- Friday, Feb. 16, 2018
I was teaching VR in San Francisco when I received an unforgettable call. It was Maria Bello, trying to produce a documentary on the Sun Ladies; women fighting against ISIS. She asked me if I could be in Iraq next week to shoot and direct. I said yes, hung up and cried.
Days later in Erbil inside Iraqi Kurdistan, my heart was pounding. I met one of our producers, Dylan Roberts, and co-director Christian Stephen, both filmmakers and war journalists. We spent six days in Iraq, from the Syrian border to refugee camps in Dohuk, interviewing Yazidi women who had been taken as sex slaves when ISIS invaded Iraq. They are now fighting back with AK-47s and sheer determination to free their captive sisters.
Shooting 360° isn’t easy, even more true in Iraq. Our camera (generously supplied by Google) was the best VR camera in the world, but it also looked like an improvised explosive device, making every checkpoint crossing stressful. When I met the Sun Ladies, I was blown away by their incredible strength and beauty. I also noticed how similar we were. If not for the uniform and machine guns, they were like other women, braiding each other’s hair and sharing photos. That’s why I our film makes people emotional: It’s not about victims of war, it’s not about unattainable movie super-heroines. It’s about you and me. The Sun Ladies and us are the same, just the world around us is different.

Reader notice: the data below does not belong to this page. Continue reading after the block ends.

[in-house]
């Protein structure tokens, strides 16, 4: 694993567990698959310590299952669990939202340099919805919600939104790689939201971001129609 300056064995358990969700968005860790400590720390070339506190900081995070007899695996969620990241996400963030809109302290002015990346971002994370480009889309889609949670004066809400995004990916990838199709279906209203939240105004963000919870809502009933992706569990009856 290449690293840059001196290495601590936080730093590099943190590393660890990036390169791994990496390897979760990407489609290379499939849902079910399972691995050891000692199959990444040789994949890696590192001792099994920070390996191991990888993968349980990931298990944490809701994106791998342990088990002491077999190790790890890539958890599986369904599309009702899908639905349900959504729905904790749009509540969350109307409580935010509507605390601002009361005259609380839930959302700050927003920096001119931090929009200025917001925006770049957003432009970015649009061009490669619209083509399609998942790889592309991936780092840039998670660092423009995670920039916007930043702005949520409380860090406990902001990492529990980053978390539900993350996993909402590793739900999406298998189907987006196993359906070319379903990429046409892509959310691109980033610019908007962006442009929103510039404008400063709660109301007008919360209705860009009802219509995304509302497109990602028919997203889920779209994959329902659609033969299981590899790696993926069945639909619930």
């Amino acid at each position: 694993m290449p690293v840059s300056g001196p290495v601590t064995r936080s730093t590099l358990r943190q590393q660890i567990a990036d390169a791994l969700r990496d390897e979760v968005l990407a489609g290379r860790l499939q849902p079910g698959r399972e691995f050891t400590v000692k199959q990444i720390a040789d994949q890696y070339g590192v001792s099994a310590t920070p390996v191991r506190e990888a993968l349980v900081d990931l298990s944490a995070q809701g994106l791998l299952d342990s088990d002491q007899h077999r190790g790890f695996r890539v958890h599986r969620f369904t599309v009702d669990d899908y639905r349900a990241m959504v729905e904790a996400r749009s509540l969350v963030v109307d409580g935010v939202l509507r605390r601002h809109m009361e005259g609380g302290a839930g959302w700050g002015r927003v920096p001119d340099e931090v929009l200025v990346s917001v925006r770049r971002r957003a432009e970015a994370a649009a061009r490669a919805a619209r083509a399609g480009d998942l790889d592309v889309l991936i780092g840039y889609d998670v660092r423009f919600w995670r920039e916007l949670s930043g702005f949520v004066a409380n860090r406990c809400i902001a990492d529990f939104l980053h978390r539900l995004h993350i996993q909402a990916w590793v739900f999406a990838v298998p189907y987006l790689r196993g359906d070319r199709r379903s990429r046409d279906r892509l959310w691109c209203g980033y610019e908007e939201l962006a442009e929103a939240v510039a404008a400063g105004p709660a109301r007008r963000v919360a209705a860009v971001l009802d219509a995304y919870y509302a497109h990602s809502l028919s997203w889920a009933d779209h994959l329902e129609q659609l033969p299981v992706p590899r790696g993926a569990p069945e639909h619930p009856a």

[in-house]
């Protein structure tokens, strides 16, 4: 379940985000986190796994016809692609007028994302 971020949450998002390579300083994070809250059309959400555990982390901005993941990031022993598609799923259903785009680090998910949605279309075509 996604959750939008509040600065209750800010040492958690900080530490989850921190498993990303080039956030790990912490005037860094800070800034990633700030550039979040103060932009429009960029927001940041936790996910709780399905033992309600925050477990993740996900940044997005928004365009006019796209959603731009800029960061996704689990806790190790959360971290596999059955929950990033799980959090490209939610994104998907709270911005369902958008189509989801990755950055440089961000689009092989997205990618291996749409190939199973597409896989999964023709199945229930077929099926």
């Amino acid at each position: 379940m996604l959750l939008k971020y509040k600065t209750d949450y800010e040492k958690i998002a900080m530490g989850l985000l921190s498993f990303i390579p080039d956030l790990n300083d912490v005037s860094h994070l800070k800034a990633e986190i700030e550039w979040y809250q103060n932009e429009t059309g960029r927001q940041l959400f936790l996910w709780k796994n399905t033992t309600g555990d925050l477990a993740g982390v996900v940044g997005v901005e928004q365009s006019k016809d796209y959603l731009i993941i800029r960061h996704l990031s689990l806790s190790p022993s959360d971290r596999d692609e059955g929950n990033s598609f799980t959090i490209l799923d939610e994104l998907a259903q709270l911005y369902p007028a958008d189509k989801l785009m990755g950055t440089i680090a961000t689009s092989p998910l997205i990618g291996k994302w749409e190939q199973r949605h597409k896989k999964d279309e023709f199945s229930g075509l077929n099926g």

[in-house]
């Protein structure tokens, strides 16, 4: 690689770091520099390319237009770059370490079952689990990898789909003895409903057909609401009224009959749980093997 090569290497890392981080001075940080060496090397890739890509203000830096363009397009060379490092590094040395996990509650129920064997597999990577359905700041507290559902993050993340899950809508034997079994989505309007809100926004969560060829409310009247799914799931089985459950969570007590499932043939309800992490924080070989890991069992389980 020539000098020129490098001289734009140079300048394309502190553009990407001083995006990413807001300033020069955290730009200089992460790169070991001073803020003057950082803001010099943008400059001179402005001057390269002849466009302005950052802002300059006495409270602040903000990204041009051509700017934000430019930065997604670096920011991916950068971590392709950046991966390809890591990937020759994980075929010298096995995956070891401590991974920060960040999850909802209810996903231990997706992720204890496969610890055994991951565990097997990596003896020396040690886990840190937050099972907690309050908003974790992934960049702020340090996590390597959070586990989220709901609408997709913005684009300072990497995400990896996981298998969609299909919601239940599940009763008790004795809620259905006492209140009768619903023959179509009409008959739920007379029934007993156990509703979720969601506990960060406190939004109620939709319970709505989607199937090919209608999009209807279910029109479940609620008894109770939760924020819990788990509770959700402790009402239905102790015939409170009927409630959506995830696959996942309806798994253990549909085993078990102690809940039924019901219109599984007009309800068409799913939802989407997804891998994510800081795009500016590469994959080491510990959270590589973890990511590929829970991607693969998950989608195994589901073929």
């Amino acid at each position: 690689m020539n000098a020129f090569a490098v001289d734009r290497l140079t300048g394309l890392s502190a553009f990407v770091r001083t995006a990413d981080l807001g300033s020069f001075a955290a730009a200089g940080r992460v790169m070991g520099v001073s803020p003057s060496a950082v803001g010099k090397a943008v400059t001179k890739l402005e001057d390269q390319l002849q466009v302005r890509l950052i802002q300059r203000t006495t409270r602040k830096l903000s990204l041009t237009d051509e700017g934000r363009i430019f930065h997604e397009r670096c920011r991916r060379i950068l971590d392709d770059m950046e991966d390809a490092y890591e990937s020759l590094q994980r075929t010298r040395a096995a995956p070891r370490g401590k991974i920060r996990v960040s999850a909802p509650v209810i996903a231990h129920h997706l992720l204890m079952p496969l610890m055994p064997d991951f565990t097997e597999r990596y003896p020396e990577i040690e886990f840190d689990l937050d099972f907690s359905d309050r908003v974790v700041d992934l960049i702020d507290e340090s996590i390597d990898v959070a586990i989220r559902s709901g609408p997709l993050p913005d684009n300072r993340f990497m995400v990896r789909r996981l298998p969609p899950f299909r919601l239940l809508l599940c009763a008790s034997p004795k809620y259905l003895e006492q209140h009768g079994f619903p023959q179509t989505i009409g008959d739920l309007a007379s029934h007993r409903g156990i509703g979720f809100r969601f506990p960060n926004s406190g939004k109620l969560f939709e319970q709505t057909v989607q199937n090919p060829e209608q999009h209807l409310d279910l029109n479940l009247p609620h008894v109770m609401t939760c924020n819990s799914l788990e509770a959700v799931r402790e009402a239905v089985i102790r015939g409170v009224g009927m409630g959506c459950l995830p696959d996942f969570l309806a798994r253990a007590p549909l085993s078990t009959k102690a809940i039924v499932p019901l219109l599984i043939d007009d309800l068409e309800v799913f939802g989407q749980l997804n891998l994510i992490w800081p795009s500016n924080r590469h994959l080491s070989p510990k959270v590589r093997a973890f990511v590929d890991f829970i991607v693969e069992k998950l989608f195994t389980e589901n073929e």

Thanks to Christian and Dylan’s expertise, talented artist Wesley Allsbrook, VR-savvy editor Mark Simpson, genius sound supervisor Tim Gedemer and many more, we were able to tell the story of these women in an immersive, intense way. The story I designed is a train of thoughts: Guided by the voiceover of Sun Ladie Captain Xate Shingali, we explore her life, from famous singer in Kurdistan to the frontlines. We mix footage of breathtaking Iraqi landscapes and their military training compound with VR animation and news footage. The most important thing: we bring our audience close to these women, to understand their state of mind, their longing for peace, honor and dignity. VR is about “being there” and empathy. It is vital to take in the environment and capture the emotion. This is done by finding the best camera placement and the right pace through editing. VR is a completely different type of filmmaking. When done well, it can be transcendent. Moving the camera and quick cuts is a language we must learn to let go of if we want to maximize VR’s potential. We must abandon the total control we love as filmmakers and let each viewer see slightly different scenes. Watching a 360° film, the audience has agency, not us, and this is what both fascinates and excites me about the medium.
Premiering at the Sundance Film Festival, we offered our audience the choice to write letters to the Sun Ladies. An emotional crowd gathered around the table, picking up pens and paper to write. The day we left, Xate’s second in command, Fahima, came to me and whispered in my ear: “I love you.” I cannot wait to get back to deliver the letters and tell her “me too.”
Celine Tricart recently signed with The Cavalry Productions and SPECTACLE to direct spots and branded content.